The Army Reserve can provision PIV and PIV-I cards from other issuers into their physical access control system, says Garcia. “One of the biggest problems in physical access control system is visitor management. The ability to understand that an individual is who they claim to be and they are still employed is a quantum leap in security over current conditions,” says Garcia. “The access privileges to the building are still granted and managed locally, but it is with a higher assurance.”

The Army Reserve granted contracts on a facility-by-facility basis. During the past two years, Monitor Dynamics has been installing systems in locations across the nation. To date, the Trusted FICAM Platform has been implemented in more than 40 locations.

Upon implementation, the Army Reserve then works with CertiPath to perform a site certification based on CertiPath’s checklist and testing methodology. CertiPath conducts the system level testing on the Trusted FICAM Platform by taking the PIV/PIV-I capable components and testing them as a complete system against FICAM controls encompassing both security and usability. CertiPath tests the head end server, validation client, secure controller, physical access control panels and card readers at the door using both external cards and CertiPath’s proprietary threat-specific cards.

To use the system, a person presents a Common Access Card, PIV or PIV-I- smart card to a two-factor or three-factor FIPS 201 approved reader at the door. The user then inputs a PIN and/or scans an index finger.

The system checks the various factors against the credential and the information on the card’s chip. If one factor doesn’t match, the person is denied entry at the door. If the factors do match, the system verifies the person against the revocation list.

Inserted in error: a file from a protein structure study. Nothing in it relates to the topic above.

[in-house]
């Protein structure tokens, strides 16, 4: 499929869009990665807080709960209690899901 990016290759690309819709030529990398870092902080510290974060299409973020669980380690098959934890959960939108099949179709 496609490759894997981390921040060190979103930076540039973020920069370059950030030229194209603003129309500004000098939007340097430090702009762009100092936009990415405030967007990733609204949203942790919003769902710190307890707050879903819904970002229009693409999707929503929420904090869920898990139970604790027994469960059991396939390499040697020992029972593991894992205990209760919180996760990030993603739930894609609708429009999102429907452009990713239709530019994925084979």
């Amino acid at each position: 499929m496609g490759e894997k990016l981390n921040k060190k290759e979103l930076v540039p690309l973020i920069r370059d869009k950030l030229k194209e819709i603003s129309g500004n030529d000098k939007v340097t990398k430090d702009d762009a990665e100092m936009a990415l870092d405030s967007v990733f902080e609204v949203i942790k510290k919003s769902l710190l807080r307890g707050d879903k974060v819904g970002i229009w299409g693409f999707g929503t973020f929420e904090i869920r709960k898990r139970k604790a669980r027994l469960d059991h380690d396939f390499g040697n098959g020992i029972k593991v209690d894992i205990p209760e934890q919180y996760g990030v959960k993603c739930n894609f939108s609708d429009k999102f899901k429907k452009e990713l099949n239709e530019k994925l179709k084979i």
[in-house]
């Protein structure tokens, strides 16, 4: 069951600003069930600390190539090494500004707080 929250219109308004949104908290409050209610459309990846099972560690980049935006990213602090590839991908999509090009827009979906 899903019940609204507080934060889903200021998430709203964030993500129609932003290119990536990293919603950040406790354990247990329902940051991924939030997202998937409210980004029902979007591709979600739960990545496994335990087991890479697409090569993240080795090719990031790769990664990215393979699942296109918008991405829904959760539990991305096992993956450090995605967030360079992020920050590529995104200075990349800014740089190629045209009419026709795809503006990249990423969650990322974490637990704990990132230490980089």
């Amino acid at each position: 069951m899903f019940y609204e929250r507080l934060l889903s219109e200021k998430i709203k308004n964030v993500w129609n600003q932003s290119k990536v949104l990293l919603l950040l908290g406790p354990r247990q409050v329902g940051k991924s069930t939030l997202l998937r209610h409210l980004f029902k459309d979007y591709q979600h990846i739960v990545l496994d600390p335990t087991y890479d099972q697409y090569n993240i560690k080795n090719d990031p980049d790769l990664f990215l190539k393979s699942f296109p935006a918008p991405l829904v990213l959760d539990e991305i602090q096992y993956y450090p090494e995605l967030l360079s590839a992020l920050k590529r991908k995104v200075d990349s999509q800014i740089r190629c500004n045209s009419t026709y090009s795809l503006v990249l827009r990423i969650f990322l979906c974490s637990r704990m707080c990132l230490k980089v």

If the Certificate Authority deems the digital certification the card to be invalid, be it expired, lost, stolen or fake, it’s denied. If it’s a valid match, the Certificate Authority sends it on to the physical access control systems head-end to make the entry and exit decision at the door.

The entire authentication and validation process takes 2.5 to 3 seconds on the FICAM system, including the time needed to enter a PIN, says Garcia.

Getting users used to the new system was a bit of a challenge for some. Army Reserve personnel also had to get used to employing two and three factors for authentication. Having to learn this new process and remember a PIN proved to be a complicated adjustment for some who had been using the prior system for many years, says Garcia.

System administrators also had to get used to a new enrollment system with FICAM. The learning curve can cause a bottleneck in the short term but becomes easier over time, says Garcia. Likewise, a more complicated badge means a more involved badging system. In the old system, administrators could take a picture, issue a badge and hand it to the person.